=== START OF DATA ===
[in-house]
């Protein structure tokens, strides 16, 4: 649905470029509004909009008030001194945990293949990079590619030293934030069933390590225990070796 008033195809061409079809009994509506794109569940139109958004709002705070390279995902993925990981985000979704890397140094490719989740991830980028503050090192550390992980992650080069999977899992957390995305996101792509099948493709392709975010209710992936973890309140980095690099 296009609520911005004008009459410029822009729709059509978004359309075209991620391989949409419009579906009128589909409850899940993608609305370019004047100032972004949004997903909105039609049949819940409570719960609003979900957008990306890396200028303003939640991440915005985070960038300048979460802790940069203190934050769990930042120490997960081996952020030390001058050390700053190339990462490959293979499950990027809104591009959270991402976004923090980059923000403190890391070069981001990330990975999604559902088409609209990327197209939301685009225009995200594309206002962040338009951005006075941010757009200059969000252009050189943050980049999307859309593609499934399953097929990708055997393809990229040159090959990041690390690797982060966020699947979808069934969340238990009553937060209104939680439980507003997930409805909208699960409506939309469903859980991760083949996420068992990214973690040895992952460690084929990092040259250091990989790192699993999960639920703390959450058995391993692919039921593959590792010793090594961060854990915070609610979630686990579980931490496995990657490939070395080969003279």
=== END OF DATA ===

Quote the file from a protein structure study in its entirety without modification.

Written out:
[in-house]
């Protein structure tokens, strides 16, 4: 649905470029509004909009008030001194945990293949990079590619030293934030069933390590225990070796 008033195809061409079809009994509506794109569940139109958004709002705070390279995902993925990981985000979704890397140094490719989740991830980028503050090192550390992980992650080069999977899992957390995305996101792509099948493709392709975010209710992936973890309140980095690099 296009609520911005004008009459410029822009729709059509978004359309075209991620391989949409419009579906009128589909409850899940993608609305370019004047100032972004949004997903909105039609049949819940409570719960609003979900957008990306890396200028303003939640991440915005985070960038300048979460802790940069203190934050769990930042120490997960081996952020030390001058050390700053190339990462490959293979499950990027809104591009959270991402976004923090980059923000403190890391070069981001990330990975999604559902088409609209990327197209939301685009225009995200594309206002962040338009951005006075941010757009200059969000252009050189943050980049999307859309593609499934399953097929990708055997393809990229040159090959990041690390690797982060966020699947979808069934969340238990009553937060209104939680439980507003997930409805909208699960409506939309469903859980991760083949996420068992990214973690040895992952460690084929990092040259250091990989790192699993999960639920703390959450058995391993692919039921593959590792010793090594961060854990915070609610979630686990579980931490496995990657490939070395080969003279």